Virginia Education Secretary Anne Holton speaks, receives honorary degree at W&L
Virginia Secretary of Education Anne Holton advised Washington and Lee University seniors at their May 27 baccalaureate service to “live life optimistically, be on the lookout for opportunities, jump in vigorously and don’t worry about who gets the credit.”
Holton, the guest speaker and recipient of an honorary doctor of laws degree, said she learned those lessons from her parents, former Virginia Gov. Linwood Holton, a Washington and Lee alumnus, and Virginia “Jinks” Holton, a former W&L trustee.
Holton said her father often awoke the family’s children in the morning by shouting, “Opportunity time, kids!” She continued, “He chooses optimism. That’s the secret of his success.”
She said she learned from her father always to be on the lookout for opportunities and to seize them, no matter the circumstances of the day. She recalled the unexpected court decision seven months into her father’s term that ordered Virginia to desegregate its public schools. Instead of following the lead of other Southern governors in leading massive resistance, Gov. Holton enforced desegregation and even sent his children to previously all-black Richmond public schools.
“Most importantly, what others may have seen as a stumbling block or a problem or at best a challenge to address in due time, a chance for a speech or two, my dad saw as an opportunity — an opportunity to live his values,” she explained.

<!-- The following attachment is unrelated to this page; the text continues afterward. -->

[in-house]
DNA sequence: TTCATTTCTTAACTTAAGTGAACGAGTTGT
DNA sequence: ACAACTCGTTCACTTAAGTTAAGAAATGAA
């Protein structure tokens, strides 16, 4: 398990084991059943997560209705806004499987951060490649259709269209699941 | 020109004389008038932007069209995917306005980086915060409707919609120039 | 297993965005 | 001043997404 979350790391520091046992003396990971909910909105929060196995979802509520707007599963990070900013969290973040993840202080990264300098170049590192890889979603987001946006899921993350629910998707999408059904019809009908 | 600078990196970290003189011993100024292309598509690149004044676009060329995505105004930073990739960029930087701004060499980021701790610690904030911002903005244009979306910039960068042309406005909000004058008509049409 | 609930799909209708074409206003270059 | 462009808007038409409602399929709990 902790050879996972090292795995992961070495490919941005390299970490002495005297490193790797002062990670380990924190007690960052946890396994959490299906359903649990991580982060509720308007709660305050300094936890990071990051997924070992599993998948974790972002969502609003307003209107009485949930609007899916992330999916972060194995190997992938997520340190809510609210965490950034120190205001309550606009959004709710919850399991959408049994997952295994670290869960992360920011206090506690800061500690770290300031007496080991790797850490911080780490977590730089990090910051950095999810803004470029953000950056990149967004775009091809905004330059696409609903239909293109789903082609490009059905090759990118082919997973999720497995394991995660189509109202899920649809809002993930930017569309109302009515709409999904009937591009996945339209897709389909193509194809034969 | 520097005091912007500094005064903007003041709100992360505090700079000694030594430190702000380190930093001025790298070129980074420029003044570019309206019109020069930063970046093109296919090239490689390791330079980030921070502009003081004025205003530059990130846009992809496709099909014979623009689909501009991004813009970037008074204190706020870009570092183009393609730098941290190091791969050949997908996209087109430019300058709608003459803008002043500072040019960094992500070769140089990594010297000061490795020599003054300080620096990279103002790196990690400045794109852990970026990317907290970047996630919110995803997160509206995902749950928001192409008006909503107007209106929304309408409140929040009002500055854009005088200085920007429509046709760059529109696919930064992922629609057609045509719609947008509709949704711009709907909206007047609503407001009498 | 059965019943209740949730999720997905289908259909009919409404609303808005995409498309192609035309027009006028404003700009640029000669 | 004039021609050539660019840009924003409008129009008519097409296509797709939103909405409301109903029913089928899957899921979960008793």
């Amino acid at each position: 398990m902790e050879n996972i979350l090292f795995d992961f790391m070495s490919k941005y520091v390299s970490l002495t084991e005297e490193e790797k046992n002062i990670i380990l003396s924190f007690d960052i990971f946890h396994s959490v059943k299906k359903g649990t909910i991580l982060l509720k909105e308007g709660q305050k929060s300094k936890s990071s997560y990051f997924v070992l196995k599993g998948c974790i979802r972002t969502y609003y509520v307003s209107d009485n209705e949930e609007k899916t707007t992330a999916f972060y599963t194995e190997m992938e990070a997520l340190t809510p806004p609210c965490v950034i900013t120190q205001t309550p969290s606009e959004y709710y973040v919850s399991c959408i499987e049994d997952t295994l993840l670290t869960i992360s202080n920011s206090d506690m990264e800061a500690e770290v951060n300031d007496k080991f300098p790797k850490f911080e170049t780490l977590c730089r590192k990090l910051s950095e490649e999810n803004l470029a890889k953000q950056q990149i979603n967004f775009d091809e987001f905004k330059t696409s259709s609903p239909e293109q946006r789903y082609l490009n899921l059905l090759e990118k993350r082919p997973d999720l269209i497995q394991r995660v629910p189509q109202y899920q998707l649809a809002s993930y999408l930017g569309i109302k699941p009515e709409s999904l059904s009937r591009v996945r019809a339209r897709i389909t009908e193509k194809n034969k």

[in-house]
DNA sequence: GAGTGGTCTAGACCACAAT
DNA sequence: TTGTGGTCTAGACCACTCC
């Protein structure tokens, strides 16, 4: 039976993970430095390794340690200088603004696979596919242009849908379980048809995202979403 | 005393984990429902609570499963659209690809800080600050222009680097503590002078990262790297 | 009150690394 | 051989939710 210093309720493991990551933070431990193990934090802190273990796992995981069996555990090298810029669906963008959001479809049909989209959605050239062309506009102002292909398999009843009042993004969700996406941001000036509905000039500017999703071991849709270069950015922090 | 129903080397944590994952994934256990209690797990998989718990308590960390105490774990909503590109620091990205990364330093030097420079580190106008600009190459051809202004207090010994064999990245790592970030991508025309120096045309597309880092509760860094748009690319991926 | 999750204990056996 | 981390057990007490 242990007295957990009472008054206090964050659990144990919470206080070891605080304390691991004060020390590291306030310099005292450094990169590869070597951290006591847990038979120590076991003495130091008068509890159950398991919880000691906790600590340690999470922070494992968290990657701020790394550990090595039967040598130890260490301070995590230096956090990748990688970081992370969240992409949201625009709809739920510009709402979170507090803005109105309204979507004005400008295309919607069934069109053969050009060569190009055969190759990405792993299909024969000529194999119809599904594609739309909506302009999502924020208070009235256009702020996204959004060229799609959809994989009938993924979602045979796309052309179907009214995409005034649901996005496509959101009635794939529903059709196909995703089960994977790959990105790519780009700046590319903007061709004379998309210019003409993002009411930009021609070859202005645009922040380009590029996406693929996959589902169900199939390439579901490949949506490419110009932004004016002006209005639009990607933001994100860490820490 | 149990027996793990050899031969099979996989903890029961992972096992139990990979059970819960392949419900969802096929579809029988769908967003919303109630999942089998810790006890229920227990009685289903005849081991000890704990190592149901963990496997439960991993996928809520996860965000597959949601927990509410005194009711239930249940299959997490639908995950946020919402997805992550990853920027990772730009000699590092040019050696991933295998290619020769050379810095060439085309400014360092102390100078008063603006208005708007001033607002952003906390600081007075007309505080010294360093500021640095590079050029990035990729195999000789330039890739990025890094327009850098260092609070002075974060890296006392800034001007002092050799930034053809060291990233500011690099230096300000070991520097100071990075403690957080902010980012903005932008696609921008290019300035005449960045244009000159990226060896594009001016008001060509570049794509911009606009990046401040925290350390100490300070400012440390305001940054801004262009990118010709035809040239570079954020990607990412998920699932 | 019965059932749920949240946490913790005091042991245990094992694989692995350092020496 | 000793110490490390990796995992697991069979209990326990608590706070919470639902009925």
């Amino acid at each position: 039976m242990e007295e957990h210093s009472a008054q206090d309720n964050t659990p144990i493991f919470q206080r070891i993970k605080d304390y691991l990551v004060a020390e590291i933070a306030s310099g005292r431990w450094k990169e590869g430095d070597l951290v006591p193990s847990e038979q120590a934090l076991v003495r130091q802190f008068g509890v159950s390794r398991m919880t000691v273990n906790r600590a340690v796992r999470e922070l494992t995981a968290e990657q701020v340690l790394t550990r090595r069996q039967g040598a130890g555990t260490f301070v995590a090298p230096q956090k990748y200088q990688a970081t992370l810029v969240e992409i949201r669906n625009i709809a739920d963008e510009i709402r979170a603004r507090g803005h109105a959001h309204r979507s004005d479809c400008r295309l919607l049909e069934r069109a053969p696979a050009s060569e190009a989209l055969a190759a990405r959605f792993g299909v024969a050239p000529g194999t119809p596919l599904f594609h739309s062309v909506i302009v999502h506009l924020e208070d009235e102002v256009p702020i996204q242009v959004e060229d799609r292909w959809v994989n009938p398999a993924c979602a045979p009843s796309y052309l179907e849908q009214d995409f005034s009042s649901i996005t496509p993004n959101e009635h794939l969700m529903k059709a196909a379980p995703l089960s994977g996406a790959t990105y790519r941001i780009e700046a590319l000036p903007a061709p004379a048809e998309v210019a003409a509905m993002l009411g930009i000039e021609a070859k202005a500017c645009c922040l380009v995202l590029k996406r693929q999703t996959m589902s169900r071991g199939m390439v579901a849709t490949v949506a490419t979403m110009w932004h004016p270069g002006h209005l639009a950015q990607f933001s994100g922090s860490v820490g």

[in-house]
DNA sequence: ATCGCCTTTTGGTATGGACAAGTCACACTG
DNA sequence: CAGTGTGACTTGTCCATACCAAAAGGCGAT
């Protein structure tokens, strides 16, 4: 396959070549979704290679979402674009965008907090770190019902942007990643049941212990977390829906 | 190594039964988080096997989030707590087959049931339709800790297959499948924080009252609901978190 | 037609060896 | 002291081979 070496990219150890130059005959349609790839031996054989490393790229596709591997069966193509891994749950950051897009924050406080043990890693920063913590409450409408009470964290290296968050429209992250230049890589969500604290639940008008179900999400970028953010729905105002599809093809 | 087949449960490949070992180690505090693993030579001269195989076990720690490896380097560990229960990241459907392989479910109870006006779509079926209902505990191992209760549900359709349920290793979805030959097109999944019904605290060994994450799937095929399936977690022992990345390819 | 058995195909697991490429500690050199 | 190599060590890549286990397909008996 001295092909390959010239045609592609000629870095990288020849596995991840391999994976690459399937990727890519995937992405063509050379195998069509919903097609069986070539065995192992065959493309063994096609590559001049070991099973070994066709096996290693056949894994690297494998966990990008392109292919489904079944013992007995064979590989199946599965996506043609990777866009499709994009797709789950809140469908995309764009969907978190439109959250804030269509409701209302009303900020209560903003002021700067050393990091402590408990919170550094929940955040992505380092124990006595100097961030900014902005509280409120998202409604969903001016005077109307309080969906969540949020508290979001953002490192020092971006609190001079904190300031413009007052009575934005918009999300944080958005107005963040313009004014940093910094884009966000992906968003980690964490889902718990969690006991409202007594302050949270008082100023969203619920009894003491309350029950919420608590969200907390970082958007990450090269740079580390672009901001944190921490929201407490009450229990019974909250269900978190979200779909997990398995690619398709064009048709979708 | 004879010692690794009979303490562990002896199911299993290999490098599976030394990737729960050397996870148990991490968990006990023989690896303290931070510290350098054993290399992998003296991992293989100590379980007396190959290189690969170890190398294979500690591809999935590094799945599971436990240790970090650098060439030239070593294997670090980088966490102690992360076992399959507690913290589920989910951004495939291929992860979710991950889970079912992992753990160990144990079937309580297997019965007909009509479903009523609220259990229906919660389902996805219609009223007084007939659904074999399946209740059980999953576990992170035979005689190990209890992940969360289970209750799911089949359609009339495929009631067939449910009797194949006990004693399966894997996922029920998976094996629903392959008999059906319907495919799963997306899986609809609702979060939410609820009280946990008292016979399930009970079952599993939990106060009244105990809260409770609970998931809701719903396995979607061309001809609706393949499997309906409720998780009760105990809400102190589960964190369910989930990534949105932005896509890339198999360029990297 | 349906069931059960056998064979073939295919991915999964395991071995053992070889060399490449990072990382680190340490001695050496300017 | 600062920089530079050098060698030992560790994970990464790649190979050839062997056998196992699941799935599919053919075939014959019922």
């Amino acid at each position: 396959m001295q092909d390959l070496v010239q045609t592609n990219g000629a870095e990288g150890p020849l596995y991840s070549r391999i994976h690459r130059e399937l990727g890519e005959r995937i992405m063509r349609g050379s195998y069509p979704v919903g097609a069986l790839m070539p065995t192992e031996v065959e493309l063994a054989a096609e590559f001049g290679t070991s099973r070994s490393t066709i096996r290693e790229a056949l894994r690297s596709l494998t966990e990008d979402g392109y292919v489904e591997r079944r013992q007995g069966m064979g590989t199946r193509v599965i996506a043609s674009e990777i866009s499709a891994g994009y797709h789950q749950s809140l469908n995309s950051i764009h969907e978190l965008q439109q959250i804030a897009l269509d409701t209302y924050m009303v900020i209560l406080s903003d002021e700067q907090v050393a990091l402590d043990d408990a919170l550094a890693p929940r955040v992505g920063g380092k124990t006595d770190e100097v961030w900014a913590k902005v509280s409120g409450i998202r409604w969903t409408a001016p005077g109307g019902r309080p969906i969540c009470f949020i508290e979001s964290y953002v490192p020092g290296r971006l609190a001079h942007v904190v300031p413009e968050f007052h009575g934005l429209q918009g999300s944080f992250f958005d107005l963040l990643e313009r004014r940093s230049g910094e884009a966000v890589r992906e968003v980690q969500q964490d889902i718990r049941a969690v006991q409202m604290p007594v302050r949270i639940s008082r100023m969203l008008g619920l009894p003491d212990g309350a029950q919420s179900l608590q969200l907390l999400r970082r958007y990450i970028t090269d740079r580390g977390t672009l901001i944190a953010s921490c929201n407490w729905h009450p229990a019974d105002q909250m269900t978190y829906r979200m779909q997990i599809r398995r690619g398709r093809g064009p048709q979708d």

On the personal level, she described the opportunity she and her husband, U.S. Sen. Tim Kaine, discovered by visiting “a small, black Catholic church in Richmond shortly after moving there. Not many white people, after all, get the chance to experience what it means to live in the minority within a community. Over 30 years ago, we joined that church, and now it’s been our church home — we were married there, all our children were baptized there, we’ve heard a lifetime of great gospel music, we have fast friends from all walks of life.”
Holton told the W&L seniors to jump in vigorously like her mother, now 89, who in her early 80s was still swinging a hammer as a volunteer building Habitat for Humanity houses. And, she said, her mother never looks to take credit.
Holton said she could have adopted her father’s wake-up call, also the title of his memoir, “Opportunity Time,” to sum up her advice to the seniors. Instead, she paraphrased the lyrics of the popular song “I Hope You Dance,” by Mark Daniel Sanders and Tia Sillers.
“Graduates, I hope you dance. Welcome to your dance,” she concluded.
W&L President Kenneth P. Ruscio presented Holton with the honorary degree for being an advocate for children and families, a champion of quality education for all of Virginia’s citizens and an esteemed member of Washington and Lee’s extended family. “Your commitment to justice and opportunity for every person serves as a model for us all,” he said.
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